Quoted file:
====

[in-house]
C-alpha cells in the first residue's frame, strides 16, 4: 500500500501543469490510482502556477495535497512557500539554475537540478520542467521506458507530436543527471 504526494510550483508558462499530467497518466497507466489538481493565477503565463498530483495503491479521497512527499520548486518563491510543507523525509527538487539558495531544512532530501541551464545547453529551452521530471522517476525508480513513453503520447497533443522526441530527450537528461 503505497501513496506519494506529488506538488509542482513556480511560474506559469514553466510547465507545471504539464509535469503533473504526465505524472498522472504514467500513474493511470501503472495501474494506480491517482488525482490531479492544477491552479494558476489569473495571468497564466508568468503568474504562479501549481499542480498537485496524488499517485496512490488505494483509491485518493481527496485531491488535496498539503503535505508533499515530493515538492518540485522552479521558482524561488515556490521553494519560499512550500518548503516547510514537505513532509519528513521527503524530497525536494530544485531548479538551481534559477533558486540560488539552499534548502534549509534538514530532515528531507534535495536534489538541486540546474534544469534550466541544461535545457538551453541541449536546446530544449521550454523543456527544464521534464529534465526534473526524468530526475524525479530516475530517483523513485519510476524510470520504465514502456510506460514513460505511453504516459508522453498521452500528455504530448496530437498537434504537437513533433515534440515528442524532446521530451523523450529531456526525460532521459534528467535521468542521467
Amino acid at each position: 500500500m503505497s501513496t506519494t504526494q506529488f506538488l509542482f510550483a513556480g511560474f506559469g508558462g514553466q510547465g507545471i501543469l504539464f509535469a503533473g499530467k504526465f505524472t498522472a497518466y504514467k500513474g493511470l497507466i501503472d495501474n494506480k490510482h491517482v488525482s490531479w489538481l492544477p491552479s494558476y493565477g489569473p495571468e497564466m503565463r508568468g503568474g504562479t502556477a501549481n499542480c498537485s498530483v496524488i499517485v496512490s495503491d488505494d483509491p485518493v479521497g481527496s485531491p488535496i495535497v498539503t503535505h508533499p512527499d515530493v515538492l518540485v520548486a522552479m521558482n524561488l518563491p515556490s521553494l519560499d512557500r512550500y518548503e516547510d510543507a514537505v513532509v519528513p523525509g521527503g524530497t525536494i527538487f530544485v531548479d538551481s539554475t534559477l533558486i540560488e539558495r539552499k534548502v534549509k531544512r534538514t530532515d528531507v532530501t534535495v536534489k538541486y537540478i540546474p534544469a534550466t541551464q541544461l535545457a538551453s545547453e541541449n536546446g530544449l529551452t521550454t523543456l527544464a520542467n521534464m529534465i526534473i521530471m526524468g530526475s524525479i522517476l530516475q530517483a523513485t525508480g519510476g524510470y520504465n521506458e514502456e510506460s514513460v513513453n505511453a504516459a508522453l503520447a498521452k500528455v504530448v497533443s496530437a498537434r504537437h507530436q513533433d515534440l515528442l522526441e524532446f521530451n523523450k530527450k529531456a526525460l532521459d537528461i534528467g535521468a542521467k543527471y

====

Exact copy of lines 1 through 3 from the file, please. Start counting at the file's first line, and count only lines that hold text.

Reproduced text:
[in-house]
C-alpha cells in the first residue's frame, strides 16, 4: 500500500501543469490510482502556477495535497512557500539554475537540478520542467521506458507530436543527471 504526494510550483508558462499530467497518466497507466489538481493565477503565463498530483495503491479521497512527499520548486518563491510543507523525509527538487539558495531544512532530501541551464545547453529551452521530471522517476525508480513513453503520447497533443522526441530527450537528461 503505497501513496506519494506529488506538488509542482513556480511560474506559469514553466510547465507545471504539464509535469503533473504526465505524472498522472504514467500513474493511470501503472495501474494506480491517482488525482490531479492544477491552479494558476489569473495571468497564466508568468503568474504562479501549481499542480498537485496524488499517485496512490488505494483509491485518493481527496485531491488535496498539503503535505508533499515530493515538492518540485522552479521558482524561488515556490521553494519560499512550500518548503516547510514537505513532509519528513521527503524530497525536494530544485531548479538551481534559477533558486540560488539552499534548502534549509534538514530532515528531507534535495536534489538541486540546474534544469534550466541544461535545457538551453541541449536546446530544449521550454523543456527544464521534464529534465526534473526524468530526475524525479530516475530517483523513485519510476524510470520504465514502456510506460514513460505511453504516459508522453498521452500528455504530448496530437498537434504537437513533433515534440515528442524532446521530451523523450529531456526525460532521459534528467535521468542521467
Amino acid at each position: 500500500m503505497s501513496t506519494t504526494q506529488f506538488l509542482f510550483a513556480g511560474f506559469g508558462g514553466q510547465g507545471i501543469l504539464f509535469a503533473g499530467k504526465f505524472t498522472a497518466y504514467k500513474g493511470l497507466i501503472d495501474n494506480k490510482h491517482v488525482s490531479w489538481l492544477p491552479s494558476y493565477g489569473p495571468e497564466m503565463r508568468g503568474g504562479t502556477a501549481n499542480c498537485s498530483v496524488i499517485v496512490s495503491d488505494d483509491p485518493v479521497g481527496s485531491p488535496i495535497v498539503t503535505h508533499p512527499d515530493v515538492l518540485v520548486a522552479m521558482n524561488l518563491p515556490s521553494l519560499d512557500r512550500y518548503e516547510d510543507a514537505v513532509v519528513p523525509g521527503g524530497t525536494i527538487f530544485v531548479d538551481s539554475t534559477l533558486i540560488e539558495r539552499k534548502v534549509k531544512r534538514t530532515d528531507v532530501t534535495v536534489k538541486y537540478i540546474p534544469a534550466t541551464q541544461l535545457a538551453s545547453e541541449n536546446g530544449l529551452t521550454t523543456l527544464a520542467n521534464m529534465i526534473i521530471m526524468g530526475s524525479i522517476l530516475q530517483a523513485t525508480g519510476g524510470y520504465n521506458e514502456e510506460s514513460v513513453n505511453a504516459a508522453l503520447a498521452k500528455v504530448v497533443s496530437a498537434r504537437h507530436q513533433d515534440l515528442l522526441e524532446f521530451n523523450k530527450k529531456a526525460l532521459d537528461i534528467g535521468a542521467k543527471y